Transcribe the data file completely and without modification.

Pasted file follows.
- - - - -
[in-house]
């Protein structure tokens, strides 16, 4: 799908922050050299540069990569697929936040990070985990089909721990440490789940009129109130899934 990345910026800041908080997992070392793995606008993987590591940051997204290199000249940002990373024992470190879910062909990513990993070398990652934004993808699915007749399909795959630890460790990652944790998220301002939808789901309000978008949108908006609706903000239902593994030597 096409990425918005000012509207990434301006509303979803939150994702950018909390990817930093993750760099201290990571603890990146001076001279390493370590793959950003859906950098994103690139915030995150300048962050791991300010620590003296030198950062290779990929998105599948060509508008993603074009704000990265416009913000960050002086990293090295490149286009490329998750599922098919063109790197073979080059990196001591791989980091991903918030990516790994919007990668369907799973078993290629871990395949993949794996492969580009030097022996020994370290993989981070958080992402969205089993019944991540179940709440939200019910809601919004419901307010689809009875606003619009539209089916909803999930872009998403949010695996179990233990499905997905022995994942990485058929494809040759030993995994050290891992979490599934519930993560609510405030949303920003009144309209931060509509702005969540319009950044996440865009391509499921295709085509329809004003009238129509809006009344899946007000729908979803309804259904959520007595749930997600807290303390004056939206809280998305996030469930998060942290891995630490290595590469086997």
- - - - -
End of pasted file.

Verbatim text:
[in-house]
């Protein structure tokens, strides 16, 4: 799908922050050299540069990569697929936040990070985990089909721990440490789940009129109130899934 990345910026800041908080997992070392793995606008993987590591940051997204290199000249940002990373024992470190879910062909990513990993070398990652934004993808699915007749399909795959630890460790990652944790998220301002939808789901309000978008949108908006609706903000239902593994030597 096409990425918005000012509207990434301006509303979803939150994702950018909390990817930093993750760099201290990571603890990146001076001279390493370590793959950003859906950098994103690139915030995150300048962050791991300010620590003296030198950062290779990929998105599948060509508008993603074009704000990265416009913000960050002086990293090295490149286009490329998750599922098919063109790197073979080059990196001591791989980091991903918030990516790994919007990668369907799973078993290629871990395949993949794996492969580009030097022996020994370290993989981070958080992402969205089993019944991540179940709440939200019910809601919004419901307010689809009875606003619009539209089916909803999930872009998403949010695996179990233990499905997905022995994942990485058929494809040759030993995994050290891992979490599934519930993560609510405030949303920003009144309209931060509509702005969540319009950044996440865009391509499921295709085509329809004003009238129509809006009344899946007000729908979803309804259904959520007595749930997600807290303390004056939206809280998305996030469930998060942290891995630490290595590469086997």